P.S.-We have a Moe's Southwest Grill and a Ben & Jerry's as well as the only 24 hour Bi-Lo......5 points/Devine St. eat your heart out! :P

Give it time. It will get much worse if things keep growing the way they are. Sandhill isn't up to full capactiy yet either.... The difference is that Harbison is a very short road, whereas Two Notch goes all the way to Camden. That promotes leapgfrogging development which has caused the decline of lower Two Notch near Parklane/Decker area as the sprawl spreads further out. So you can revel in the glory that is there now, but in 20 years it will likely not the case. You may have to move to Camden to continue the life you enjoy now. Irmo has grown past the commercial areas (which used to be on the edge of develpoment, much like Sandhill, and has pretty much filled in that area between the Rivers and the Lake, and sice it is a smaller road, it will naturally be more congested, as you pointed out.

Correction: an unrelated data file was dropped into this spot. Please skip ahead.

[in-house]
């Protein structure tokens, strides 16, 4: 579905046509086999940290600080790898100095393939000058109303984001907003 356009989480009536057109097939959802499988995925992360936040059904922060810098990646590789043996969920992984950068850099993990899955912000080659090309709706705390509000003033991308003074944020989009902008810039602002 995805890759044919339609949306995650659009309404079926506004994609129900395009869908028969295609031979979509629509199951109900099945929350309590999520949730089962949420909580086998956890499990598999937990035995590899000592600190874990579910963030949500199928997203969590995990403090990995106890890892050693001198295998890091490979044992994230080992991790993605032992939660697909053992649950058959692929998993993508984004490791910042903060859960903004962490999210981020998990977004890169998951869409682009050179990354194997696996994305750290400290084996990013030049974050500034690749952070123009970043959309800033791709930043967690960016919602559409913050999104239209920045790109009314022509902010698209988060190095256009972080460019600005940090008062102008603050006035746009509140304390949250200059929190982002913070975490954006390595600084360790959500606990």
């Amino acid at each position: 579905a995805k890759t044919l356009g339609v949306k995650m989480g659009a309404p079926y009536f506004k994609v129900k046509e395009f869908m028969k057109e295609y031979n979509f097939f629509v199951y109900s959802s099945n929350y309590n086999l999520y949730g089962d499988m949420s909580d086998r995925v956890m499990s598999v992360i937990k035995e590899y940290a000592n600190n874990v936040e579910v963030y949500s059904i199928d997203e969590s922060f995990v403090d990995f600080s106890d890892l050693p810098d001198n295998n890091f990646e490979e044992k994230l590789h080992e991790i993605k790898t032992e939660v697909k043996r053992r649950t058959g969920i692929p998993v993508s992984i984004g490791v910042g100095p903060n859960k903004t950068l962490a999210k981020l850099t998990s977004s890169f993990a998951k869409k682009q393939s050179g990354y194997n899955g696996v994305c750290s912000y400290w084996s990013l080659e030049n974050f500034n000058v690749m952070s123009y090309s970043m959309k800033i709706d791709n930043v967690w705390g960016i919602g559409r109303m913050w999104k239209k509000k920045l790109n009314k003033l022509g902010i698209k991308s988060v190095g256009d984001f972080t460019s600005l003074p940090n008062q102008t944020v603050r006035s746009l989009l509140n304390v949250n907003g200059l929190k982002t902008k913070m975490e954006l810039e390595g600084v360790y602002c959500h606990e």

In the mean time, the Vista and Five Points/Devine will continue to grow on themselves and will probably have most of the amenities that any suburban area has now (though it has most of them now). And the great part is that you could walk it all without a car (saving gas = $$$ !), and you won't have to move to keep up with the Joneses. The Vista already has all of the amenities you have mentioned except the 24 hour stores, but that is not a significant factor to anything.

Not trying to be a downer or anything, but I feel obligated to point these things out :) Obviously the suburban areas are appealing, otherwise they would not be growing like mad.

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Let me know when Downtown is getting a Barnes & Nobles or Borders anytime soon........or a Office Depot or a Banana Republic.......thanks! :rofl:

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Let me know when Downtown is getting a Barnes & Nobles or Borders anytime soon........or a Office Depot or a Banana Republic.......thanks! :rofl: